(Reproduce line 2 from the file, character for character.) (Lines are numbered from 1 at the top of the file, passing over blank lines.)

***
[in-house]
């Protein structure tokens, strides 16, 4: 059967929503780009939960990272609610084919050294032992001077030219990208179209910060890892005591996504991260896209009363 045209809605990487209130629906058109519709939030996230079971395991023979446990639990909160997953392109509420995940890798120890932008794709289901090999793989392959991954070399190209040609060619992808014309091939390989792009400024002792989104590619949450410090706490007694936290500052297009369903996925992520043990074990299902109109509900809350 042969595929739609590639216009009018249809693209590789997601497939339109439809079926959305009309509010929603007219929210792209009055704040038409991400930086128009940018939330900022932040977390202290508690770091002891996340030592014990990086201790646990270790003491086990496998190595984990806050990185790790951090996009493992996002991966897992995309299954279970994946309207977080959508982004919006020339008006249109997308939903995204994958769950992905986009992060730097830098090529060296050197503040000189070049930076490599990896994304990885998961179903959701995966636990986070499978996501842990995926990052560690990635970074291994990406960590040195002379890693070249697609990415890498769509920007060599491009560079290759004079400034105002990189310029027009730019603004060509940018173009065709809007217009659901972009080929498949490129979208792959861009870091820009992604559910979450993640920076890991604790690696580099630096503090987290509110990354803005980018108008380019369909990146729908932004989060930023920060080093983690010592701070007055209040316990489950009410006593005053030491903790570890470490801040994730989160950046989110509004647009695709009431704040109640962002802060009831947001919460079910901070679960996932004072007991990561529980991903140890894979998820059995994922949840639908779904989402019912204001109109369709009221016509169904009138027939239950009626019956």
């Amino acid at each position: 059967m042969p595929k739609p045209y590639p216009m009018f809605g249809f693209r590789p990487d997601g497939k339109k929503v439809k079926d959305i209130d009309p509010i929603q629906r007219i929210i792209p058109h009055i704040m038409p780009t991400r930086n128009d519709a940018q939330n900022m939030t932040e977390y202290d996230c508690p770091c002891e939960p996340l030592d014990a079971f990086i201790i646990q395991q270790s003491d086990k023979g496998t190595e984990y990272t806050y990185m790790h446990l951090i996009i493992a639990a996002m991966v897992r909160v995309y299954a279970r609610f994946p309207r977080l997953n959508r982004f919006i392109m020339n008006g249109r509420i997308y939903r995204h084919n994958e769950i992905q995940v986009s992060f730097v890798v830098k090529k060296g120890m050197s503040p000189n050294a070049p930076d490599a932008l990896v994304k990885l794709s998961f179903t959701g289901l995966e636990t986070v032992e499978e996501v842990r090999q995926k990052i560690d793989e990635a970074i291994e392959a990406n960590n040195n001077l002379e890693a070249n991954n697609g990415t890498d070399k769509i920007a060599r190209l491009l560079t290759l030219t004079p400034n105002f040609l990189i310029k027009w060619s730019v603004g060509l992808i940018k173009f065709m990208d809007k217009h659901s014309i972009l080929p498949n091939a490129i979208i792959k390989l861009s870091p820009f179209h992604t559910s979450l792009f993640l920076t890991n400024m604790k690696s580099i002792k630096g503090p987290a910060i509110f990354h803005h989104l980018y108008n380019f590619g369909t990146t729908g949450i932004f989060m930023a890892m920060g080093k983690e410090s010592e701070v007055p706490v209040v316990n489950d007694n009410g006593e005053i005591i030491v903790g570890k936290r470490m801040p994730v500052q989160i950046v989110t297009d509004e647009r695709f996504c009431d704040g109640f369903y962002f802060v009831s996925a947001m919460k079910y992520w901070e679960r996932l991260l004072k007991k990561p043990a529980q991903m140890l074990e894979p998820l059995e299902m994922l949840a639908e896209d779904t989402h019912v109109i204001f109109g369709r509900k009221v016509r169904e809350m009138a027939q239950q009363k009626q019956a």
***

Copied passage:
């Protein structure tokens, strides 16, 4: 059967929503780009939960990272609610084919050294032992001077030219990208179209910060890892005591996504991260896209009363 045209809605990487209130629906058109519709939030996230079971395991023979446990639990909160997953392109509420995940890798120890932008794709289901090999793989392959991954070399190209040609060619992808014309091939390989792009400024002792989104590619949450410090706490007694936290500052297009369903996925992520043990074990299902109109509900809350 042969595929739609590639216009009018249809693209590789997601497939339109439809079926959305009309509010929603007219929210792209009055704040038409991400930086128009940018939330900022932040977390202290508690770091002891996340030592014990990086201790646990270790003491086990496998190595984990806050990185790790951090996009493992996002991966897992995309299954279970994946309207977080959508982004919006020339008006249109997308939903995204994958769950992905986009992060730097830098090529060296050197503040000189070049930076490599990896994304990885998961179903959701995966636990986070499978996501842990995926990052560690990635970074291994990406960590040195002379890693070249697609990415890498769509920007060599491009560079290759004079400034105002990189310029027009730019603004060509940018173009065709809007217009659901972009080929498949490129979208792959861009870091820009992604559910979450993640920076890991604790690696580099630096503090987290509110990354803005980018108008380019369909990146729908932004989060930023920060080093983690010592701070007055209040316990489950009410006593005053030491903790570890470490801040994730989160950046989110509004647009695709009431704040109640962002802060009831947001919460079910901070679960996932004072007991990561529980991903140890894979998820059995994922949840639908779904989402019912204001109109369709009221016509169904009138027939239950009626019956």